Last Sunday, August 7th, marked the first official week of my investigation into the possibility
After the first 2 months of the spring semester, my first week-long break is here! This means more time to relax, unwind, and most importantly, sleep. While this post may differ from the usual content (maybe not usual, I only have 4 posts as of this moment), I felt it was an important topic to discuss. Many of my friends boast about their terrible sleep habits as if they're strong or accomplished, yet they don't know or care about the consequences of not having a healthy amount of sleep at this age. I'm not even one to speak, since I've also spent plenty of sleepless nights studying for various classes or doing assignments. However, making an effort towards a healthier sleep schedule is critical to brain development and honestly just maintaining sanity, especially when you're as young as me.
So How Bad is it?
Everybody has heard of the debate about whether high school hours should be moved to a later time, but it isn't just limited to a crumby argumentative paper topic. If you're a high school student or a teacher, take note of how many of your peers/students have bags under their eyes, yawn throughout the day, or fall asleep in class. This is because more than 66% of high school students don't regularly get enough sleep*! And it's not the students' fault that they don't get sleep; it stems from how the US education system is structured. Students are encouraged to spend outrageous amounts of time on academics or extracurriculars that it becomes practically impossible to balance their social and personal lives. Needless to say, sleeplessness has been an epidemic that plagues students, and there's no easy way to fix it nationally. That's why the best weapon to tackle the issue is education on the risks of sleep deprivation (which is quite ironic for students I must say).
*This statistic was taken from a 2018 report from the CDC with data taken from High School Students in 2015. The article is linked here!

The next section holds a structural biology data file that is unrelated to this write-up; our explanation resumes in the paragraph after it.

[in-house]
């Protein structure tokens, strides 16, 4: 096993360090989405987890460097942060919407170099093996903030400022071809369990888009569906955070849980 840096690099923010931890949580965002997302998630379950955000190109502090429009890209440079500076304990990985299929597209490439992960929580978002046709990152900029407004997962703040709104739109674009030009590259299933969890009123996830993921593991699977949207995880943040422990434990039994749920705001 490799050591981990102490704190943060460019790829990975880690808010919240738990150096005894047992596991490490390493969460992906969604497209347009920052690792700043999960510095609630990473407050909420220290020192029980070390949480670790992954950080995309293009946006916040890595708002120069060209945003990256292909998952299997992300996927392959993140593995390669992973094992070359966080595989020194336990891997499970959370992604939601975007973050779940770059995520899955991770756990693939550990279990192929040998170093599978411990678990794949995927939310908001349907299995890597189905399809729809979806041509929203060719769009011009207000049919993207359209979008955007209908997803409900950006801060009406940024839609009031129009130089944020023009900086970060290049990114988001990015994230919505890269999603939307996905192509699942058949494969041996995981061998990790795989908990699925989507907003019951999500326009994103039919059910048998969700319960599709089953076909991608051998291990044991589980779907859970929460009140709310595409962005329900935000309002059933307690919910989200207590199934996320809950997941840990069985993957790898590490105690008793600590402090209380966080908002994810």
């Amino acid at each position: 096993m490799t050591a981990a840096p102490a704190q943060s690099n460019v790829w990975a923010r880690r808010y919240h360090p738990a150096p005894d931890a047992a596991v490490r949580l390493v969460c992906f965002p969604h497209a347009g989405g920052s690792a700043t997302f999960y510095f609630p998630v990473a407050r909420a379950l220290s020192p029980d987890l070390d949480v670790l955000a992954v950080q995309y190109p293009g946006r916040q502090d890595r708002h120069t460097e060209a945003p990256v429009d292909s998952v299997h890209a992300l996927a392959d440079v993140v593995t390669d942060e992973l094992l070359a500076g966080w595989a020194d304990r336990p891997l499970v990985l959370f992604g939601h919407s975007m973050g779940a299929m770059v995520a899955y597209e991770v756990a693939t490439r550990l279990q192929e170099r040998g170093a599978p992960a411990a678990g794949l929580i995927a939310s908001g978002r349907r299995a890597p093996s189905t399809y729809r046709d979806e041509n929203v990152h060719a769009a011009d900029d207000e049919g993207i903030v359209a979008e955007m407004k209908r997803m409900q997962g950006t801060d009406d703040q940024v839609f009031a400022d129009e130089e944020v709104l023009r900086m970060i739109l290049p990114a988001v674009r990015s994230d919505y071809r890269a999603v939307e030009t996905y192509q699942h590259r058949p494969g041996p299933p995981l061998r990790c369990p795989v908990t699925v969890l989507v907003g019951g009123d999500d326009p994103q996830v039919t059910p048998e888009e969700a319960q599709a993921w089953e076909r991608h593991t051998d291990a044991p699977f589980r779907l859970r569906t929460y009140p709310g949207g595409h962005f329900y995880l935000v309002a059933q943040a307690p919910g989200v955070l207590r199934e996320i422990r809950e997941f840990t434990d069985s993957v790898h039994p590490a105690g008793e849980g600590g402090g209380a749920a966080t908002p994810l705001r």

Why Sleep is Important
So then the question arises: can sleep deprivation be that bad if over 66% of students are sleep deprived, and nothing is being done to fix it? The short answer is yes, but that doesn't explain the full extent of the harm. Sleep serves as the body's time to repair itself and secrete hormones, helping prepare itself for the next day. The hormones are especially important as it's the brain's way of telling the rest of the body what to do, meaning that disruption of hormones results in the disruption of the entire body in some form. This is why getting little sleep leads to a lethargic, unproductive mood; the body, in this case, didn't get the time necessary to recover and receive instructions from the brain. Less noticeable effects that develop over a longer period also include increased blood pressure, weakened immune system, increased production of fat, and increased inflammation in joints.
Sleep deprivation is even worse if the deprived individual is a teen. Teens are undergoing puberty, and having interferences in hormone secretion can lead to stunted growth on top of all the other problems listed. It's also important to consider how the brain continues to develop until the age of 25, meaning that time allocated to repair neurons, strengthen neural connections, and secrete growth hormones are cut short. All can result in sleep-deprived teens having weaker, smaller, and duller bodies for the rest of their lives.
After hearing all this, most people would want to know how to avoid such a fate described above. To simply put it, you must sleep. Whether it's a power nap during the middle of the day or a restful snooze at night, getting 8-10 hours of sleep is the most optimal way to ensure your body has all the time it needs to be prepared for the next day (and even more if you're under 13). Personally, I've dedicated part of my break to improving my sleep schedule and getting the recommended hours of sleep for a person my age. That's why this post came out on Wednesday instead of Sunday! While I don't necessarily encourage putting off work till a later date, try to space out your work and be proactive so you have time for yourself.